TREASURER:

Well, let’s just think of it like this, Mike.  If you’re sitting around watching the State of Origin on Wednesday night and you’ve got your bottle of Bundy Rum there, you’re paying, or were paying 70 per cent more in tax than someone who was drinking an alcopop.  Now, we’ve redressed that balance.  We’ve redressed that balance and put them…

CARLTON:

(inaudible)

TREASURER:

I happen to like a Bundy…

CARLTON:

You’re a bloody Queenslander…

TREASURER:

I happen to like a Bundy Rum and Coke and if you were sitting at home prior to this change, you were paying 70 per cent more tax than someone drinking one of the slush-puppies.

CARLTON:

So, it’s a fairness issue?

TREASURER:

Well, it’s a loophole in the system that led to an explosion in binge drinking – and all of the evidence from the health experts, the Police Commissioners, and everybody else who knows this inside out says that people are responsive to price changes, and that’s why we put it in place.

ALOISI:

But you’ve targeted the underage drinkers, or young girls who are over 18, that drink these so-called alcopops.  Isn’t it the case, though, that much of these drinks actually is consumed by the over 50s?

TREASURER:

Well, certainly the over 50s are consuming some of these drinks but there has…

ALOISI:

But you’ve targeted, specifically, these younger people.

TREASURER:

Well, I’m a parent.  I’m aware of what actually happens out there in the club scene.  Yes, and well you’d know, if you know the club scene, that what is going on with some of these alcopops is dangerous stuff and we are determined to deal with it, and we have dealt with it.

ALOISI:

The scary part is, though, there are reports this morning that drinkers, or people who would have drunk alcopops, are actually turning to the harder spirits which they’ll mix themselves.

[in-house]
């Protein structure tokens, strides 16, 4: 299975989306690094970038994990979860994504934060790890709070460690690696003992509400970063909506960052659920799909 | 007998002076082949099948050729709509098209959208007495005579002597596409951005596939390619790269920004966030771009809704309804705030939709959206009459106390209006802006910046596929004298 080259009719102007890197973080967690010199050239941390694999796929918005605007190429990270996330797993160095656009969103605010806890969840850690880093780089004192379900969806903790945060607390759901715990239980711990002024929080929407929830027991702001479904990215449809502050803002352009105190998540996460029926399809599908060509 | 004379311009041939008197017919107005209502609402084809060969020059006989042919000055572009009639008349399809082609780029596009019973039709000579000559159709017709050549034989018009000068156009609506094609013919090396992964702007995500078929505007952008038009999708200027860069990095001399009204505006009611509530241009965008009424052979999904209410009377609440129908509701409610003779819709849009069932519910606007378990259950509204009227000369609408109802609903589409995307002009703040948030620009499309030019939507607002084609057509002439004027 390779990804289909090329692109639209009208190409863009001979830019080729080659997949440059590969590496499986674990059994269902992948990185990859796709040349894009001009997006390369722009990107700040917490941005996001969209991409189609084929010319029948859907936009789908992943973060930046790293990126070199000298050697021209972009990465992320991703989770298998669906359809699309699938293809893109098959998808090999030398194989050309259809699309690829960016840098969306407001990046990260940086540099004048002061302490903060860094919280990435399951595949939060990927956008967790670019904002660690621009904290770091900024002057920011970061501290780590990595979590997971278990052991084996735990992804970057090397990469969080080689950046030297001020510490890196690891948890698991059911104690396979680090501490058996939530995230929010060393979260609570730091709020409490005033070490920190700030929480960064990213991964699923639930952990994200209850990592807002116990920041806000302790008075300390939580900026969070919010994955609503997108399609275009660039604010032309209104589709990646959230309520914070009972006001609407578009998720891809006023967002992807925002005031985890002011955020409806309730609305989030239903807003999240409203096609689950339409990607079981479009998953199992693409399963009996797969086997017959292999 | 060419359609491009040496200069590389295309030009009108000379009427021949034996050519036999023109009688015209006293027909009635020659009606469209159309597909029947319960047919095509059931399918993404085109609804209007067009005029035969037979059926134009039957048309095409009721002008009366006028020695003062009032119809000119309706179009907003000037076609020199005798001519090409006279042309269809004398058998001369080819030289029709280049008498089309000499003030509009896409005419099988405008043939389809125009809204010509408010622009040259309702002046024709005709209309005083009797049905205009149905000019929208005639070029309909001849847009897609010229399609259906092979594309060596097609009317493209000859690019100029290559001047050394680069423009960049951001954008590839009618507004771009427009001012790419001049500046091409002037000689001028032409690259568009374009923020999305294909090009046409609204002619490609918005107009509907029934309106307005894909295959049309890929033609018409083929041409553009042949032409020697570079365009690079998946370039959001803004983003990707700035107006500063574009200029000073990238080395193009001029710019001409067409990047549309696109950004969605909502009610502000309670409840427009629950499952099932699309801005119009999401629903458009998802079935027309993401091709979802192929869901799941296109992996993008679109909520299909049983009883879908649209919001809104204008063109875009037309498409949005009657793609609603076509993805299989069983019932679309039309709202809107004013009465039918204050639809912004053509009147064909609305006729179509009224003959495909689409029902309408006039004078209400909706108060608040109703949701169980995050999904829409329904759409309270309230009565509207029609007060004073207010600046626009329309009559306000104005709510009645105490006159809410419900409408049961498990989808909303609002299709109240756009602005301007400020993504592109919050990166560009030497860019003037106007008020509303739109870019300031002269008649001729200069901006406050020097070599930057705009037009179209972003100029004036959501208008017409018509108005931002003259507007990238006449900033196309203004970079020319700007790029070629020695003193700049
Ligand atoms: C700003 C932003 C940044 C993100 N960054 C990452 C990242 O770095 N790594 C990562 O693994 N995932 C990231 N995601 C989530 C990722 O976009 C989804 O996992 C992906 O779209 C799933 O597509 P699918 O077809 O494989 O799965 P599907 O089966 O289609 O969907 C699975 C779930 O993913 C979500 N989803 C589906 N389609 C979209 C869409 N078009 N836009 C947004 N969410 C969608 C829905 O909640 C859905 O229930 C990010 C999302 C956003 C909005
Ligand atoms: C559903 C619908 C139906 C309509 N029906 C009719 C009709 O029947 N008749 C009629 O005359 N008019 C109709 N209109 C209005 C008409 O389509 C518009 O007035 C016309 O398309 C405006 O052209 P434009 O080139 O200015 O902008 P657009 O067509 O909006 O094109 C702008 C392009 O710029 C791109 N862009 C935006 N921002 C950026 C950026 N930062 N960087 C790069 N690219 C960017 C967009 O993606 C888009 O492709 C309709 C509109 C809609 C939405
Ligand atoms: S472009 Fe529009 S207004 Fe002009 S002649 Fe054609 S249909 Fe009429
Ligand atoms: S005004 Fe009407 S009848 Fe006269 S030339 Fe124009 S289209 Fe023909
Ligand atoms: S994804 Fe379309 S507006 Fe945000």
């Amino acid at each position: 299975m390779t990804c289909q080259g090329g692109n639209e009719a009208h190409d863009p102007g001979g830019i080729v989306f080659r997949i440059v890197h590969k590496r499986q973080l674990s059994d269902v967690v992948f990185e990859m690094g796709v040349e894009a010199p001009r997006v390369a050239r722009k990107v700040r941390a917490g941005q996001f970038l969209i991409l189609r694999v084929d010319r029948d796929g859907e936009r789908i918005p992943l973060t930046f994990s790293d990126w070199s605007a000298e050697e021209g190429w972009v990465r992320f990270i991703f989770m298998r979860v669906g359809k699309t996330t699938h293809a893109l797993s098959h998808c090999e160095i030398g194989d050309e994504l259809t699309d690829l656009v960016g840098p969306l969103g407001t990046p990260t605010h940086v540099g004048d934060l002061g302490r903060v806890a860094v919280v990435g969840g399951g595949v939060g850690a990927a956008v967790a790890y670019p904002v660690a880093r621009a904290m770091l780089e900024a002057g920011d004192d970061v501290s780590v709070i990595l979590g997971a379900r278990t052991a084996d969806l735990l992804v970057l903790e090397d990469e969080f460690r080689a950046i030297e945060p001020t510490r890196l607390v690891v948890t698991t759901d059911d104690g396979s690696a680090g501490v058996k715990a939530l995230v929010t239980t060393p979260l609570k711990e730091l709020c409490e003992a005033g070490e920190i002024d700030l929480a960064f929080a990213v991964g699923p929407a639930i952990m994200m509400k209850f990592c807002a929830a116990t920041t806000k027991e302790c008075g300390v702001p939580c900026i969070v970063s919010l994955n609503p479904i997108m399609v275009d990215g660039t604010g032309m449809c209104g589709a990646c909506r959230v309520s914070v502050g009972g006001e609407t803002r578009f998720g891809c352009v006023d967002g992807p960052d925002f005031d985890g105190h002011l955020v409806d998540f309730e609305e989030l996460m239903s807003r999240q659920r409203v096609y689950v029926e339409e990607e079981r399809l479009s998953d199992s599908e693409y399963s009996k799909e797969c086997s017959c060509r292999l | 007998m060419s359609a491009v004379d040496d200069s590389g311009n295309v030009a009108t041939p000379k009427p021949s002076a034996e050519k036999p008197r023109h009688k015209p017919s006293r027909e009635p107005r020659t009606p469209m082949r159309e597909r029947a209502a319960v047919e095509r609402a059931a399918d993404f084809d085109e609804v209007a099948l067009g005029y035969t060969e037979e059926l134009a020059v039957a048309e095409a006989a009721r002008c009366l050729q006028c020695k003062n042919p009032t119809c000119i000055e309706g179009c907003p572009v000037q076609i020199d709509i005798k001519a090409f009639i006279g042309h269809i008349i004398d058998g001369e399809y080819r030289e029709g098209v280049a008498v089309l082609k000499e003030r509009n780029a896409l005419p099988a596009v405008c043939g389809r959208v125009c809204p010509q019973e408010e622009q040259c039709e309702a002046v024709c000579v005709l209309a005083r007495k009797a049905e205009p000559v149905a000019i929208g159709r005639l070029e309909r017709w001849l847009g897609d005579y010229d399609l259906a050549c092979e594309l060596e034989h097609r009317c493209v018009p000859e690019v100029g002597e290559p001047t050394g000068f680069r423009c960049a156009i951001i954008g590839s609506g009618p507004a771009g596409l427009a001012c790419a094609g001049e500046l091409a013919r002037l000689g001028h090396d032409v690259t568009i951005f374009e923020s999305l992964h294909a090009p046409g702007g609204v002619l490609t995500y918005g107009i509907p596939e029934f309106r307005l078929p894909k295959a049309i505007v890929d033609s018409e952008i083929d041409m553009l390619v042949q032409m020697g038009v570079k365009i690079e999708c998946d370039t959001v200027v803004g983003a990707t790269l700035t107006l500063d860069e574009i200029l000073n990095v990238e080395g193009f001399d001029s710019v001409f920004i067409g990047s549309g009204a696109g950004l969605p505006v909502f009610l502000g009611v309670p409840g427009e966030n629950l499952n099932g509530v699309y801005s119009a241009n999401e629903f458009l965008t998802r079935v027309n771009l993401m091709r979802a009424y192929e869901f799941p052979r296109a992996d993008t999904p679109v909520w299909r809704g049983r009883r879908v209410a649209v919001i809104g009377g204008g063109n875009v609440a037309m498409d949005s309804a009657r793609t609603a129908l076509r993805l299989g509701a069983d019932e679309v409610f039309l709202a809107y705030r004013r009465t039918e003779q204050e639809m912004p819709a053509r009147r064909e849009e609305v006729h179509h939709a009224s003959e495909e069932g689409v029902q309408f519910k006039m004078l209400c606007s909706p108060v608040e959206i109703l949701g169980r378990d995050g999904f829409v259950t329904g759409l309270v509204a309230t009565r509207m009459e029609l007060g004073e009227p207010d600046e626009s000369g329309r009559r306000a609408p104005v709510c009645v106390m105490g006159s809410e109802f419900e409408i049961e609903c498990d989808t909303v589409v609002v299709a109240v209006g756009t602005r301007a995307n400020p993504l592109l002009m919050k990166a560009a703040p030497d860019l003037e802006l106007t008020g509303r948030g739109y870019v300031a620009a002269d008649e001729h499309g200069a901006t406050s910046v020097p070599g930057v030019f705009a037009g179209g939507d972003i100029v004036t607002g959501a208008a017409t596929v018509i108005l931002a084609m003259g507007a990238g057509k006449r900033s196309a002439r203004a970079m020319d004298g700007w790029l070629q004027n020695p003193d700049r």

TREASURER:

No, they’re going back to their own pre-mixed arrangements because the price is now the same.  This is the point that I just made to Mike before.  The price is now going to be the same whether it is premixed by yourself or it comes in a can.  We have eliminated the difference between the two.

ALOISI:

You’re talking about buying a bottle of hard liquor and then mixing it yourself…

TREASURER:

Well, if you look at some of these alcopops, there’s a lot of hard liquor in them.  The problem is that the people consuming them can’t taste the alcohol because it is all filled up with a whole lot of sweeteners…

ALOISI:

I know, I’m with you, I’ve tasted them at home when the kids have had them.  They’re awful.

TREASURER:

Sure.  That’s right.  But they’re not only awful, they are dangerous.

CARLTON:

I’ll give you a free kick if you like.  There seems to be some confusion amongst the Liberals at the moment about this five cent cut proposed in the petrol excise?

TREASURER:

Well, they’ve just completely lost their way and lost the plot.  They tried to blow a $22 billion hole in our surplus, and then turn around and said that our Budget was inflationary.  How inflationary would that have been if they would have had their way on Budget night?  They would have sent inflation through the roof.  I mean, they simply have lost any economic credibility whatsoever and, of course, the reason is, they’re so divided.